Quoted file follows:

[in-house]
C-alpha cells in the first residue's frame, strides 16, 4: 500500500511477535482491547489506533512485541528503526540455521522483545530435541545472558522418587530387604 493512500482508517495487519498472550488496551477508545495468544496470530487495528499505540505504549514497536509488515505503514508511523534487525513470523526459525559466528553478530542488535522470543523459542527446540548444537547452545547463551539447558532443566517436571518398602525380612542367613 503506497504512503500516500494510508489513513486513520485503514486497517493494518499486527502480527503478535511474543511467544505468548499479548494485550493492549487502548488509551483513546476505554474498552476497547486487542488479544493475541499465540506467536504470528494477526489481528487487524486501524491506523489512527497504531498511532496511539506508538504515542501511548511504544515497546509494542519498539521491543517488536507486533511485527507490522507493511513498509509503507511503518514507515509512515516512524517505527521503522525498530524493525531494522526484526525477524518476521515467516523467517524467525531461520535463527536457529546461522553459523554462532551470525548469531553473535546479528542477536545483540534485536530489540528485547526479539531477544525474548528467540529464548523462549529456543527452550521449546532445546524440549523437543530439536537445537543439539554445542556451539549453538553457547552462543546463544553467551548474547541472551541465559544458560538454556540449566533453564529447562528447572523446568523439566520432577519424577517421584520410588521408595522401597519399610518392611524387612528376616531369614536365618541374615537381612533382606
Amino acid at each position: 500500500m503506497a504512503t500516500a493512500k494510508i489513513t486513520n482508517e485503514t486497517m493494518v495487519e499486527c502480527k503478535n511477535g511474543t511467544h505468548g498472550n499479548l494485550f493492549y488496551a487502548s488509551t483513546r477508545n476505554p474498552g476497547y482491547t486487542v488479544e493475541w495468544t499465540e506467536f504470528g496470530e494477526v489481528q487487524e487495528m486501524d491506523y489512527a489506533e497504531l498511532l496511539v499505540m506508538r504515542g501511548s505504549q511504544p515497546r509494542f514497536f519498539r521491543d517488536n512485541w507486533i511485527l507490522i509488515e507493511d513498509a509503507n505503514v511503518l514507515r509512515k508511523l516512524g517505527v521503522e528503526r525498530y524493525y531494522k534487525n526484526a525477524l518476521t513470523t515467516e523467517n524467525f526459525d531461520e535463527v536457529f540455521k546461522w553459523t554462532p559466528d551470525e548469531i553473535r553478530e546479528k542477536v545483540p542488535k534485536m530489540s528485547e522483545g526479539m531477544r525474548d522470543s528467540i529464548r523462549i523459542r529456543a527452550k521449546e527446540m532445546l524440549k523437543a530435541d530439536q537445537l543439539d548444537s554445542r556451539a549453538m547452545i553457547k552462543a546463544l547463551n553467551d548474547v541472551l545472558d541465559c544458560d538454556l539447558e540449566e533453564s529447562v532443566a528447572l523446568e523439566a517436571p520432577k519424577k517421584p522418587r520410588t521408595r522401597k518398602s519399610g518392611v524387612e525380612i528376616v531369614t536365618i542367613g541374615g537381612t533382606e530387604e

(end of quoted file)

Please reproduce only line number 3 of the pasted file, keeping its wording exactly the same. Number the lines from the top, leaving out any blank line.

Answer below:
Amino acid at each position: 500500500m503506497a504512503t500516500a493512500k494510508i489513513t486513520n482508517e485503514t486497517m493494518v495487519e499486527c502480527k503478535n511477535g511474543t511467544h505468548g498472550n499479548l494485550f493492549y488496551a487502548s488509551t483513546r477508545n476505554p474498552g476497547y482491547t486487542v488479544e493475541w495468544t499465540e506467536f504470528g496470530e494477526v489481528q487487524e487495528m486501524d491506523y489512527a489506533e497504531l498511532l496511539v499505540m506508538r504515542g501511548s505504549q511504544p515497546r509494542f514497536f519498539r521491543d517488536n512485541w507486533i511485527l507490522i509488515e507493511d513498509a509503507n505503514v511503518l514507515r509512515k508511523l516512524g517505527v521503522e528503526r525498530y524493525y531494522k534487525n526484526a525477524l518476521t513470523t515467516e523467517n524467525f526459525d531461520e535463527v536457529f540455521k546461522w553459523t554462532p559466528d551470525e548469531i553473535r553478530e546479528k542477536v545483540p542488535k534485536m530489540s528485547e522483545g526479539m531477544r525474548d522470543s528467540i529464548r523462549i523459542r529456543a527452550k521449546e527446540m532445546l524440549k523437543a530435541d530439536q537445537l543439539d548444537s554445542r556451539a549453538m547452545i553457547k552462543a546463544l547463551n553467551d548474547v541472551l545472558d541465559c544458560d538454556l539447558e540449566e533453564s529447562v532443566a528447572l523446568e523439566a517436571p520432577k519424577k517421584p522418587r520410588t521408595r522401597k518398602s519399610g518392611v524387612e525380612i528376616v531369614t536365618i542367613g541374615g537381612t533382606e530387604e